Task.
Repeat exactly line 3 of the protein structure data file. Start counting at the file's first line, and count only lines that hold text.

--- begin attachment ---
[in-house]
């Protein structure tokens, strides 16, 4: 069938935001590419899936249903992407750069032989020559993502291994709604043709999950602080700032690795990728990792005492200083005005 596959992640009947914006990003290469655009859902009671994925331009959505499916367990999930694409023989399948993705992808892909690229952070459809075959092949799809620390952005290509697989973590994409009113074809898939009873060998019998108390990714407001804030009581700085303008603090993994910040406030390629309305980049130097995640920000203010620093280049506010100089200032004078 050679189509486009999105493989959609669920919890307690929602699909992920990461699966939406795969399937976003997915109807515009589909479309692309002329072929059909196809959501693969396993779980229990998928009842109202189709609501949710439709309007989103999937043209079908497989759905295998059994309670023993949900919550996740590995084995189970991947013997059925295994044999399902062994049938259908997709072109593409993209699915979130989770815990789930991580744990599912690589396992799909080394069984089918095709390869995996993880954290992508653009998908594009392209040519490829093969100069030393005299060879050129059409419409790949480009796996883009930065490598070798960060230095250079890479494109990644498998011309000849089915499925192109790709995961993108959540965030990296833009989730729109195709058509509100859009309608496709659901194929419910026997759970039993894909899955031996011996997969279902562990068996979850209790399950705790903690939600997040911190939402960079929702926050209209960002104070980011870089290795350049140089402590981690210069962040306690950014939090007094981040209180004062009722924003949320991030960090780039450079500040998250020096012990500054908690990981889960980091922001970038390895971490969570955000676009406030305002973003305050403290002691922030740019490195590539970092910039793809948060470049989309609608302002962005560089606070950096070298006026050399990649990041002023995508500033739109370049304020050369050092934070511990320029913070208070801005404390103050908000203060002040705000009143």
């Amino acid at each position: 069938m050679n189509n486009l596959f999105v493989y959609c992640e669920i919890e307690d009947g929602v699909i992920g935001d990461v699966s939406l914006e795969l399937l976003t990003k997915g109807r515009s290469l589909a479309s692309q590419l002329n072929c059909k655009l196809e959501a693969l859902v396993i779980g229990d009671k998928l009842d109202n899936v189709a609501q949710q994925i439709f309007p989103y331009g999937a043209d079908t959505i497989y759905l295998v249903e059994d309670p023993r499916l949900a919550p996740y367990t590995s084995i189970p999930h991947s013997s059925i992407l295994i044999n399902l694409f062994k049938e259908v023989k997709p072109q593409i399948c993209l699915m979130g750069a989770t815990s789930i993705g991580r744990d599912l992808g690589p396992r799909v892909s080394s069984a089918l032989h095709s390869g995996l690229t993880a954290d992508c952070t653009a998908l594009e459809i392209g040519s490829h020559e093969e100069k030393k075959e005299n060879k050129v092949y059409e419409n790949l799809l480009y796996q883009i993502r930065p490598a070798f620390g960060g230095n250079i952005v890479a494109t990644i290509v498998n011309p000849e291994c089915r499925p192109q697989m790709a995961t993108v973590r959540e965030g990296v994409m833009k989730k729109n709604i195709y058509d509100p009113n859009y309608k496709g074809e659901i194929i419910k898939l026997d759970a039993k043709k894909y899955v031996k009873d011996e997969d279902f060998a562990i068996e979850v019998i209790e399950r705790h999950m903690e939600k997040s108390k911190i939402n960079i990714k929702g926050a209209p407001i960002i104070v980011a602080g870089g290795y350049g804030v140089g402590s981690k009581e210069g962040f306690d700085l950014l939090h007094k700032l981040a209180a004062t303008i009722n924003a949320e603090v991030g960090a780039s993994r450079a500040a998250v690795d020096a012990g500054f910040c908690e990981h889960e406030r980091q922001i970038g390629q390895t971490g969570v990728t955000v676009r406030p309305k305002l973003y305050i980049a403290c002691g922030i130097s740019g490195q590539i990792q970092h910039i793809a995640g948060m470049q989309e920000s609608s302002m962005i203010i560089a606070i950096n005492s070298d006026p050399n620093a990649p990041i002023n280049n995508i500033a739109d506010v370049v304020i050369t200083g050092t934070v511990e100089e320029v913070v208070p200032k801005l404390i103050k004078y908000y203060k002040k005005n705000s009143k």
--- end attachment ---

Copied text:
């Amino acid at each position: 069938m050679n189509n486009l596959f999105v493989y959609c992640e669920i919890e307690d009947g929602v699909i992920g935001d990461v699966s939406l914006e795969l399937l976003t990003k997915g109807r515009s290469l589909a479309s692309q590419l002329n072929c059909k655009l196809e959501a693969l859902v396993i779980g229990d009671k998928l009842d109202n899936v189709a609501q949710q994925i439709f309007p989103y331009g999937a043209d079908t959505i497989y759905l295998v249903e059994d309670p023993r499916l949900a919550p996740y367990t590995s084995i189970p999930h991947s013997s059925i992407l295994i044999n399902l694409f062994k049938e259908v023989k997709p072109q593409i399948c993209l699915m979130g750069a989770t815990s789930i993705g991580r744990d599912l992808g690589p396992r799909v892909s080394s069984a089918l032989h095709s390869g995996l690229t993880a954290d992508c952070t653009a998908l594009e459809i392209g040519s490829h020559e093969e100069k030393k075959e005299n060879k050129v092949y059409e419409n790949l799809l480009y796996q883009i993502r930065p490598a070798f620390g960060g230095n250079i952005v890479a494109t990644i290509v498998n011309p000849e291994c089915r499925p192109q697989m790709a995961t993108v973590r959540e965030g990296v994409m833009k989730k729109n709604i195709y058509d509100p009113n859009y309608k496709g074809e659901i194929i419910k898939l026997d759970a039993k043709k894909y899955v031996k009873d011996e997969d279902f060998a562990i068996e979850v019998i209790e399950r705790h999950m903690e939600k997040s108390k911190i939402n960079i990714k929702g926050a209209p407001i960002i104070v980011a602080g870089g290795y350049g804030v140089g402590s981690k009581e210069g962040f306690d700085l950014l939090h007094k700032l981040a209180a004062t303008i009722n924003a949320e603090v991030g960090a780039s993994r450079a500040a998250v690795d020096a012990g500054f910040c908690e990981h889960e406030r980091q922001i970038g390629q390895t971490g969570v990728t955000v676009r406030p309305k305002l973003y305050i980049a403290c002691g922030i130097s740019g490195q590539i990792q970092h910039i793809a995640g948060m470049q989309e920000s609608s302002m962005i203010i560089a606070i950096n005492s070298d006026p050399n620093a990649p990041i002023n280049n995508i500033a739109d506010v370049v304020i050369t200083g050092t934070v511990e100089e320029v913070v208070p200032k801005l404390i103050k004078y908000y203060k002040k005005n705000s009143k």